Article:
Tuesday, August 14, 2007

Tarung nga Buang

Could there ever be one? Tarung nga buang? The only English translation I could think of that would approximate what this term is trying to get across, is “sane lunatic”, and that’s insane. For can somebody who’s insane be sane at the same time?

Not possible? Think again!

Take this woman named Elsie, for instance. Some twelve years back, Atty. Frank Yap took her under his wings. During her lucid moments, he allowed her to work in Gemini in exchange of free meals and a meager income. According to him, she was in and out of “Talay”, referring to a rehabilitation center for the mentally ill located in Talay, Valencia.

Elsie did have her lucid moments. She used to buy food or bread then walk all the way to Talay to bring these presents to her friends.

But she often disappeared for days on end. When she would finally return, she’d be grimy and reeking with the sweat and dirt that had accumulated on her unwashed body for days, weeks even. She’d be totally incomprehensible and often appeared dazed and every bit the “buang” as how we’d all imagine a buang would look, sound, and smell like.

Elsie had three pregnancies that I know of. I don’t know what happened to her first child, but I heard that her second was given up for adoption. I witnessed her third. It just happened. One day, we began noticing that her belly was bigger and rounder. We could only surmise that she conceived during one of her dark periods, when she was lost in that hazy world known only to her.

Elsie did not forget me over the years that followed. Whenever she’d see me, she would immediately rush over with her big broken smile and that look of pure gladness in her eyes, calling me “Uu-gah” again and again. She must have been living in the streets by then. Shame on me … except for the food and cash that I used to hand over to her, I did very little to help her.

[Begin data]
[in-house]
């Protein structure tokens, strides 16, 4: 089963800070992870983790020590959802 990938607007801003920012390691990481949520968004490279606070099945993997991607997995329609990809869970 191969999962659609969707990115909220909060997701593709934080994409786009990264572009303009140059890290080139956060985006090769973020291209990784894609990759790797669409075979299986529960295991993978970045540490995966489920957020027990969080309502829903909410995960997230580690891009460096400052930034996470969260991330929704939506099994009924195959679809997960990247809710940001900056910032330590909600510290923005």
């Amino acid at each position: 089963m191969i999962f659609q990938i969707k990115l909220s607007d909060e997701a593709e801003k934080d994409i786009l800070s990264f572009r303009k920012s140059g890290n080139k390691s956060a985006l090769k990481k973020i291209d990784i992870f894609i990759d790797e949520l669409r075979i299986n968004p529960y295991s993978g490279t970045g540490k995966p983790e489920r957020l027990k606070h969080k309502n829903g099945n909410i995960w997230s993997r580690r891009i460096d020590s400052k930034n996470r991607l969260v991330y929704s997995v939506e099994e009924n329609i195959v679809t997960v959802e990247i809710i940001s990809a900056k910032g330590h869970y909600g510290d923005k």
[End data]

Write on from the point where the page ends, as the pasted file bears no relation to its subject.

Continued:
The last time I saw her, she was slumped on the sidewalk, thin as a reed. I went over, expecting that I’d be met by that same big smile. But Elsie wasn’t there anymore. There was only blank look in eyes that used to light up whenever they’d see me.

I don’t see Elsie around Dumaguete anymore. I heard that she passed away.

Memories of Elsie kind of fades away but they come back whenever I’d hear stories of aborted babies like the 7-month old fetus found buried in Silliman Beach recently.

Elsie, and everything that she stood for, came sharply into focus when a friend narrated to me the fate of another aborted fetus found in Bantayan. As if killing it was not enough, whoever had this baby doused it with gasoline to burn it, then ran a vehicle over its burnt little body, crushing its tiny skull. I can’t think of anything more to say on this subject. I can only cry.

And then, I’d think of Elsie. Her story is not over yet.

Social Welfare Office personnel took custody of her third child after she gave birth. My friend LB was present when her baby boy was taken away from her.

Years later, Elsie continued to seek out LB to ask for her baby. She used to say that she would save the money that LB and her officemates gave to her so she could go to America to see her child.

Yes, Elsie, an eyesore whom city officials would rather be anywhere but in Dumaguete, remained a mother in her heart. In that hazy world that she lived in, she remembered and she cared.

And now, I’d think of those who deliberately kill their own innocent defenseless children to hide their shame, or those who commit acts so despicable, I cannot find the words to express my disgust.

I can’t help but ask … who is tarung and who is buang?

No comments: